Peter Bailis Research Overview

A New DAWN for Data-Intensive Systems

Sustained decreases in the cost of data storage have enabled users to capture increasing volumes of data. In turn, this data is enabling increasingly powerful analytics-based decision-making that continues to transform every aspect of society, from transportation to housing and medicine. However, many of today's most valuable analytics -- e.g., for prediction, recommendation, and root cause analyses -- are powered by expensive, bespoke, and often ad-hoc data engineering and machine learning efforts and are therefore restricted to the best-trained, best-funded organizations.

The success of the relational database offers an existence proof of an alternative approach, in the form of reusable, modular, and high performance data-driven tools that make powerful analytics accessible to and cost-effective for a broad spectrum of users. However, due to the scale, heterogeneity, and statistical nature of the core techniques powering many of today's data analytics tasks, relational databases alone are no longer sufficient to facilitate democratized access to the most advanced and potentially disruptive analytics functionality.

Research Interests and Goals

As a result, my research interest is in the design and implementation of this next generation of data-intensive systems. My goal is to develop abstractions, composable and reusable interfaces, and efficient implementations of these advanced analytics in the form of useful, data-intensive software systems. My research group (part of the five-year Stanford DAWN project) is pursuing several data-intensive systems projects at the intersection of large-scale data and machine learning:

MacroBase: Prioritizing Attention in Large-Scale Data

MacroBase is an analytics engine that prioritizes attention in high-volume event-oriented datasets such as application telemetry, user behavior logs, and diagnostic reports. Conventional OLAP analytics tools require users to manually specify dimensions and attributes of interest within these data sources, which can contain millions of populations of potential interest. In contrast, MacroBase leverages both contextual information about event sources (e.g., user ID, device ID, application version) and the scale of data available in many production deployments to automatically identify, aggregate, and highlight populations of interest. This reduces the cognitive burden of common and cumbersome tasks such as application health assessment and root cause analysis. At its core, MacroBase performs combinatorial feature selection via hypothesis testing and is powered by both new query optimization techniques and new sketching algorithms. The system currently runs in production in several deployments spanning online services, event analytics, and manufacturing.

User-Friendly and Efficient Video Analytics at Scale

Video is one of the most rapidly-growing sources of data, and the cost to acquire video is at an all-time low. In parallel, the techniques best suited to process this video automatically -- such as deep networks for object detection -- continue to improve in accuracy each year. The resulting bottleneck is computation: state of the art object detectors require a dedicated GPU to run in real time, leading to a three-plus order of magnitude differential between the cost of data acquisition and the cost of data processing. To bridge this gap, we are developing a new video-based query engine called BlazeIt that can both answer video-based queries in a high-level user-friendly language and automatically optimize these queries to reduce inference time and expense. BlazeIt is powered by a combination of query optimization techniques that exploit temporal and spatial locality and perform model search for data-dependent accelerated inference.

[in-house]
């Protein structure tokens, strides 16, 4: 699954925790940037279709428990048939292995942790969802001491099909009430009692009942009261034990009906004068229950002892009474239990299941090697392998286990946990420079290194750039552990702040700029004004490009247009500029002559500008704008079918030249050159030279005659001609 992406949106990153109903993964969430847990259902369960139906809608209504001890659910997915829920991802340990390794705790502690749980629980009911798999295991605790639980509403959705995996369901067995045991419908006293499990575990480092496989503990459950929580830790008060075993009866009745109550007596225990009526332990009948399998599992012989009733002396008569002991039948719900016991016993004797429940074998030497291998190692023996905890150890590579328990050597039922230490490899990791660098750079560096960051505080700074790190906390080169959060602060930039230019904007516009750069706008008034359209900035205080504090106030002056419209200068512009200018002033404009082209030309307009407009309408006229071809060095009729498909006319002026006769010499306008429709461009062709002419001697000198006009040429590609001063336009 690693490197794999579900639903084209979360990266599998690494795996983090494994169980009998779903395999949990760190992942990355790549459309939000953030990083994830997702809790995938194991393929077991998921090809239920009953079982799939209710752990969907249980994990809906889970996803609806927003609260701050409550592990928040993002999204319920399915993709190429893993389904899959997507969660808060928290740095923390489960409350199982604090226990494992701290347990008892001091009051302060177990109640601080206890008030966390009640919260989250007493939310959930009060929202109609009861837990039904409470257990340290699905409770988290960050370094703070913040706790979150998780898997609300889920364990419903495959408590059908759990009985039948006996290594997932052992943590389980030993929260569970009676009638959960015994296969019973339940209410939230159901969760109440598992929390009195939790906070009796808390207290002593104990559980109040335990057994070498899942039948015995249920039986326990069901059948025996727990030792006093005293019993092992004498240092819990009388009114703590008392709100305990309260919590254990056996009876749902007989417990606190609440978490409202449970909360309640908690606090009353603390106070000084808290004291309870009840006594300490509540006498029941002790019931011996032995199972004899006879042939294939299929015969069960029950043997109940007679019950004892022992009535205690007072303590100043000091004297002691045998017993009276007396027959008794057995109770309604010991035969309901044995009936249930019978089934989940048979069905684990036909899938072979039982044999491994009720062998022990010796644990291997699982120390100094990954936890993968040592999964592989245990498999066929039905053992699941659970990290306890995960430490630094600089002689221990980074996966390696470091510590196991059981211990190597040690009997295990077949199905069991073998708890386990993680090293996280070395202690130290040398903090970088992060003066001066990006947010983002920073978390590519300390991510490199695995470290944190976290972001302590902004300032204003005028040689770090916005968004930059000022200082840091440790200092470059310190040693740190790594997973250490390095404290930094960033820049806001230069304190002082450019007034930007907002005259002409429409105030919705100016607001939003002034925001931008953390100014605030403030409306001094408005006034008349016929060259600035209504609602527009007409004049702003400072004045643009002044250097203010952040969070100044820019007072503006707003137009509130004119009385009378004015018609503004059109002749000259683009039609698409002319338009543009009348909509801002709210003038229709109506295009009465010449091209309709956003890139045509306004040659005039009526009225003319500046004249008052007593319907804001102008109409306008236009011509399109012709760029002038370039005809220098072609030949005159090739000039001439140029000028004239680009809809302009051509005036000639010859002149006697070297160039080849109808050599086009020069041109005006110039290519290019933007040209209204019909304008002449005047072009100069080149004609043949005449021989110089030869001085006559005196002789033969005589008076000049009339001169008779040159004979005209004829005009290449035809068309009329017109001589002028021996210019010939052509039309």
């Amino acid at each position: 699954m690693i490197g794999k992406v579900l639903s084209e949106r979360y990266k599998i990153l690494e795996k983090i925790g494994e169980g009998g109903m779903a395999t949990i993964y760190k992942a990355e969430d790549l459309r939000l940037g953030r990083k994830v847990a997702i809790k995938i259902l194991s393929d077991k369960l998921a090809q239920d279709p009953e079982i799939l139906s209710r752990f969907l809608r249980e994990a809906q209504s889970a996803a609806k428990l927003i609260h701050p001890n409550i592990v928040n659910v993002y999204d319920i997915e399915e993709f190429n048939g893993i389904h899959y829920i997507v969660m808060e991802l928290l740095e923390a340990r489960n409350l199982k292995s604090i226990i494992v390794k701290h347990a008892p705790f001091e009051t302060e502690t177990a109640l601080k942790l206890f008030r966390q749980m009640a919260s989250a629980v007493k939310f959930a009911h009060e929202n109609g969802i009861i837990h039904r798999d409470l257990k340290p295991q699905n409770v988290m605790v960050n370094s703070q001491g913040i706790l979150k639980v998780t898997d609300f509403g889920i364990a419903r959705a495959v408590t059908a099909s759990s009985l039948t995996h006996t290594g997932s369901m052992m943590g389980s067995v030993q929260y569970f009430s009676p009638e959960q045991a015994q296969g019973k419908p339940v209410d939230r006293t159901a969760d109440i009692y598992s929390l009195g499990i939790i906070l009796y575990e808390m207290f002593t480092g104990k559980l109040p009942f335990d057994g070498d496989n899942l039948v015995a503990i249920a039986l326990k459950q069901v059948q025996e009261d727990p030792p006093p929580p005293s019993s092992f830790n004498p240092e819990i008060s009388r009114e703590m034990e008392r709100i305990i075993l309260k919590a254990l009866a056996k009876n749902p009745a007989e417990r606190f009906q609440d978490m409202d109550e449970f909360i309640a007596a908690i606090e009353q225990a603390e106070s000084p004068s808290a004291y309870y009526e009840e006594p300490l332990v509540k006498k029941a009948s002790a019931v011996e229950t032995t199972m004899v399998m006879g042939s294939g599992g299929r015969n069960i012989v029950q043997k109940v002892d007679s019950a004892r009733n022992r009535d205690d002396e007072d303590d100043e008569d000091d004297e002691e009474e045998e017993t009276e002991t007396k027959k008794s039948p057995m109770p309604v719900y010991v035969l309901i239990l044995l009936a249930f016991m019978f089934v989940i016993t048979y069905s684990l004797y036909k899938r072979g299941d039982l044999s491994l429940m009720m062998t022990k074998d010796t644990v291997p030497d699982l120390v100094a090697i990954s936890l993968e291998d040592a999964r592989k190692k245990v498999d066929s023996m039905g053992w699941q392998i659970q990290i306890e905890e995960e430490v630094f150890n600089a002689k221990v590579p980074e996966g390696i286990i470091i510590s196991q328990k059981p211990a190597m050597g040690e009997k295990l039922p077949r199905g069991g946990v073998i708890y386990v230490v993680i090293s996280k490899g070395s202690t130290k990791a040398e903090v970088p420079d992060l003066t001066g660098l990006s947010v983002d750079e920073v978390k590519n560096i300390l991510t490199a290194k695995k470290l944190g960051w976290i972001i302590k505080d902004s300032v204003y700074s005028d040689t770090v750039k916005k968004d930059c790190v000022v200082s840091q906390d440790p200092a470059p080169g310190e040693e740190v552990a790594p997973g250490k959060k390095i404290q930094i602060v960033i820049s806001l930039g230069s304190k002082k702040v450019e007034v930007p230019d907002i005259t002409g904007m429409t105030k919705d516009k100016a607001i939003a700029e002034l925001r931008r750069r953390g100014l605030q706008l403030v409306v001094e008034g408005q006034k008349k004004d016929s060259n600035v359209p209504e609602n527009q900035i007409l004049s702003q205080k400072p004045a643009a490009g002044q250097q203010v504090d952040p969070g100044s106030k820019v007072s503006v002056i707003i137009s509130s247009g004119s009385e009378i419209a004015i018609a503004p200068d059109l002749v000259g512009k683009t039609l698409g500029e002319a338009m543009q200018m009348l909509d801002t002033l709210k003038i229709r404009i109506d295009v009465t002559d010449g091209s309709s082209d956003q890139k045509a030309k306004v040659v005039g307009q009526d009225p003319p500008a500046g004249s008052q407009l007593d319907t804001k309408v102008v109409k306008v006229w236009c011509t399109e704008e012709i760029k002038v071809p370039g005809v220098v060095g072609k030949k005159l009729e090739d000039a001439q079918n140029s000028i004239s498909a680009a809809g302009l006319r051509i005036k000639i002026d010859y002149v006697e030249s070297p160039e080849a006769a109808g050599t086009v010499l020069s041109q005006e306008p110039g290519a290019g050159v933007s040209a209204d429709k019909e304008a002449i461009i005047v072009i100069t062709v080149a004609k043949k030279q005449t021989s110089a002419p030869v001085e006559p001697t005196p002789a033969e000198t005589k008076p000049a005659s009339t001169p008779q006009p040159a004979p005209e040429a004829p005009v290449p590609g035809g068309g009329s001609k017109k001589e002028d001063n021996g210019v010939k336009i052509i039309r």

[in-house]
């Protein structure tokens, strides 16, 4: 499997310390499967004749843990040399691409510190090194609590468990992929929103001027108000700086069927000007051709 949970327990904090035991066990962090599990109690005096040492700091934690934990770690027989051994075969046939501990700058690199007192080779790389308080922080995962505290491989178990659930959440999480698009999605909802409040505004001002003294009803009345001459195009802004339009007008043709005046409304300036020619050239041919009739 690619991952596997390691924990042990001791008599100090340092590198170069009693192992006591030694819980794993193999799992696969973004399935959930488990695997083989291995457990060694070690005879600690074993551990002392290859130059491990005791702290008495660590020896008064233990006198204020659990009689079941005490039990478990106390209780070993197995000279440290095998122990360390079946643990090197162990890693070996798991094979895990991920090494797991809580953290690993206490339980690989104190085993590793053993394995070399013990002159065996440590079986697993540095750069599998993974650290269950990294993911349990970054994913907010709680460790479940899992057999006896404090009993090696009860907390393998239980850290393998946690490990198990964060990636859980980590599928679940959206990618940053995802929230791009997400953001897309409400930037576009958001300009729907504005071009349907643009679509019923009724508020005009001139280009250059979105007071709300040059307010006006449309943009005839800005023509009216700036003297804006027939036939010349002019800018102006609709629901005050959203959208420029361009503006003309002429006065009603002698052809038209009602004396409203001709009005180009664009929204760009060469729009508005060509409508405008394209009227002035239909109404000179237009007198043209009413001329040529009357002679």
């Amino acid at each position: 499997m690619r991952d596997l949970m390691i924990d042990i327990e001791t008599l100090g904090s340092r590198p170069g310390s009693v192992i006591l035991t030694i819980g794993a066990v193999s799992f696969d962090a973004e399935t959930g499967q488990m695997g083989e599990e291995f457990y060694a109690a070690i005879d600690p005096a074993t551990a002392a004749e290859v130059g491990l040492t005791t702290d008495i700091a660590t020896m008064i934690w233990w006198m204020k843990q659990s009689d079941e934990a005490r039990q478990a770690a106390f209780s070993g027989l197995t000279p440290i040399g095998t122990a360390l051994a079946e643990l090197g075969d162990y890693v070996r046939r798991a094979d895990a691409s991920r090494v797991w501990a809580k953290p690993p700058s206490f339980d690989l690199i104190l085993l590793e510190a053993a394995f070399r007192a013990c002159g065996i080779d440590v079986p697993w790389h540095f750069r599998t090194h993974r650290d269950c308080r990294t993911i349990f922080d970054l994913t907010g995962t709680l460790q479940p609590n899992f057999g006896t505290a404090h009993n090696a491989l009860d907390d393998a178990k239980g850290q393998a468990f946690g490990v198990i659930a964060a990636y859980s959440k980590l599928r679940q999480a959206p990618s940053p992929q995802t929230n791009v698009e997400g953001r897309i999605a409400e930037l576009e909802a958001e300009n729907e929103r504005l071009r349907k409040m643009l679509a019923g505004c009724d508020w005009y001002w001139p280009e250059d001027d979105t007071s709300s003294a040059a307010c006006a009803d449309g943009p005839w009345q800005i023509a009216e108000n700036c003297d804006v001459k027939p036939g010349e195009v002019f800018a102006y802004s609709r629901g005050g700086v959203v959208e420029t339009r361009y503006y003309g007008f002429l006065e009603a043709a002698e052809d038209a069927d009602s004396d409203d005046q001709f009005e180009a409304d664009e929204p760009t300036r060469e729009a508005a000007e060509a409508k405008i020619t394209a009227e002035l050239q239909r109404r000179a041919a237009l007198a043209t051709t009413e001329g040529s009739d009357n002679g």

Additional Recent Work

Beyond these systems, our recent work studies a range of functionality across the modern analytics stack, including: dimensionality reduction of highly structured time series; improved visualization for monitoring and dashboards; runtime performance analysis of common deep learning tasks; fast sketch-based factorization of sparse models; frugal yet mergeable quantile estimation for data exploration; unsupervised density estimation for efficient classification; large-scale LSH for seismological analysis; and automatic optimization of model serving strategies.

Looking Forward: A Classic Toolbox Shines

In performing the above research, we have found the design of post-relational data-intensive systems does not necessitate an abandonment of classical data-intensive systems techniques such as declarative interfaces or query planning. Rather, this new class of workloads presents new opportunities for applying these techniques to a broad set of statistically-informed problems. For example, we have found that predicate pushdown, cost-based optimization, and cascaded execution shine when applied in many statistical contexts. Just as relational workloads stimulated decades of research into end-to-end query optimization, systems design, and hardware-efficient execution, I believe this next wave of systems holds similar -- and perhaps even greater -- promise for the systems community.

Users and Collaborators

As a systems researcher interested in emerging, often poorly-defined data-intensive workloads and applications, engaging real users is critical to my work. All of our research is informed and enabled by use cases and partners on campus and beyond, who contribute feedback, financial support, data, and engineering resources. In addition to these partners, I am fortunate to work with an amazing set of students and research collaborators. Moreover, to facilitate reproducibility, reuse, feedback, and impact, all of our software is publicly available as open source.

January 2018